Truly

Fast Stories…From Kid Coma(Capitol/Sub Pop 1995)

http://www.mediafire.com/?2ymzybx2eik

Fast Stories…From Kid Coma is an unheralded gem that was discarded and quickly forgotten amidst the rush to sign the next big thing in the wake of Nirvana’s success, Truly had the pedigree to get the attention of a major label since its members included Hiro Yamamoto of Soundgarden and Mark Pickerel of Screaming Trees, but their predilection for drugged, proggy riffs and dissonant ballads that drag on for twelve minutes disqualified them from the winner’s circle. I never dug the aforementioned bands that much, so it’s kind of surprising that I always keep coming back to this album years later since Truly kind of reminds me of a laid-back stoner version of Soundgarden minus the embarrassing emoting, Robert Plant-esque wails and eagerness to pen a hit. The wildcard in this equation is singer and guitarist Robert Roth whose lazy, deadpan drawl fits the nihilistic, doomed vibe of this concept album about god knows what. In addition, his guitar playing alternates between gorgeous metallic smears of feedback and majestic psychedelic riffing that is simultaneously elegant and damaged all at once.

Another thing that set Truly apart from its peers was its unrelentingly bleak instrumentation and lyrics. There isn’t an upbeat note or verse to be found here. It’s an album designed for those looking to wallow in misery. At times, it even flirts with an oppressive arena rock take on goth ala the Cure’s Disintegration on the slower numbers, albeit with more testosterone and a passion for 70s metal and hard rock. What makes Kid Coma appealing is the fact that it is such a stylistic mess as “Blue Flame Ford” somehow tosses My Bloody Valentine’s Loveless, Nirvana and some hoary classic rock riffs against the wall and it somehow achieves excellence. I’m not saying that the song is brilliant, but the juxtaposition of strange bedfellows works in mysterious ways here. However, the highlights of the album are the long, drawn out melancholy numbers where the band stretches out their legs and lets Roth slowly build an anthem from narcoleptic beginnings to ecstatic peaks and back again to mellower valleys. The duo of “Angelhead” and “Chlorine” last a grand total of twenty minutes, but squash all that I love about 90s alt-rock into twin ballads that whisk me back to stoned nights in my dorm room with an ill-suited hairdo and even worse fashion sense. I understand if Kid Coma disappoints you tremendously since it’s got its share of underwhelming moments to match its impeccable pinnacles, but the gentle, insistent tug of nostalgia gives it a glow that keeps me coming back more than I care to mention.

The Breeders

Pod Demos

http://www.mediafire.com/?xkeytnkyt0i

At the time, The Pixies were my favorite band in the universe. The Smiths and Cocteau Twins were runners-up. My teenage mind latched onto Frank Black’s primal screams on Surfer Rosa and loved the eclectic smorgasbord of Doolittle. This teenage mind liked Bossanova and told Trompe Le Monde to talk to the hand. I saw them with the Ciure and Love and Rockets and my heart swooned at the possibilities of music. Now I am much older and calloused and I look back and wonder why I thought their first two albums were a door to all that was new. I still view Loveless, Queen is Dead, Heaven or Las Vegas and Viva Hate as impeccable gems, but the Pixies just haven’t aged well with me.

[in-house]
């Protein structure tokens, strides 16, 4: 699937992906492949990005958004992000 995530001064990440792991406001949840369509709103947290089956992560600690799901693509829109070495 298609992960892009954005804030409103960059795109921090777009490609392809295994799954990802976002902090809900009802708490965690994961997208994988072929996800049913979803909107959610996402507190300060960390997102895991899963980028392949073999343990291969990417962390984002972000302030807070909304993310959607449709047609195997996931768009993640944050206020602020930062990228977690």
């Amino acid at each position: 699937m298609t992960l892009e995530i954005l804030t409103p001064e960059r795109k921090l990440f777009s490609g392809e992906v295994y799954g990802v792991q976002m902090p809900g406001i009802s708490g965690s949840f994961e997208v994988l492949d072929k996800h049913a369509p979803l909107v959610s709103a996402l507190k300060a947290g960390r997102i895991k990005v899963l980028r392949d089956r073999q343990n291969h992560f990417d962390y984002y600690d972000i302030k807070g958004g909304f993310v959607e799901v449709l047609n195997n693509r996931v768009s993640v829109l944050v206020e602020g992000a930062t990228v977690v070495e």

The Breeders’ debut, Pod, is a horse of a different color. It still gets played regularly and it grows more loved with each listen. I like First Splash a lot and find something to love on the other two, but the overall legacy is weak except for Pod. I used the term “supergroup” already today, but here we go on our hackneyed path again. In my mind, the Breeders were much more than Kim Deal. The band included Tanya Donnely of Throwing Muses, Josephine Wiggins of The Perfect Disaster and Britt Walford of Slint, who recorded under the alias of Shannon Doughton to preserve the all-girl flair. When you listen to the demos for Pod, it becomes apparent that they had a lot more to do with its success than you may think.

Pod was produced and engineered by Steve Albini. Known for his work with  Big Black, Rapeman and Shellac as well as production credits on albums by Nirvana, Superchunk Page and Plant and Pj Harvey. It was always obvious that he beefed up the sound of Pod, but one listen to the demos and it points to how Albini and Britt Walford made this album a great one instead of a good one. The demos include all of the Kim Deal tracks and excludes the Beatles cover as well as a few others. The demos are a great insight into the creation of the album and stand on their own as an album, but it lacks the forboding, metallic guitars and creepy atmosphere of the finished product. Yes, this is the case with most demos, but the contrast is schocking.

In the finished product, Walford’s drumming is pushed to the forefront and is recorded higher in the mix than than Deal’s vocals at times. In addition, Deal and Donnely’s guitars sounds more abrasive and harsh while Wiggs’ bass is prominent and drives each track with an air of aggression. The finished product is genius while the demos sounds almost twee. There is no Pod as wel know it without the pounding drums of Walford and Albini’s raw reconstruction of these songs. You may say this is unfair since these are demos. However, the band’s direction after Pod shows that they were always a catchy pop band with rough edges instead of the infinitely more interesting band which recorded Pod.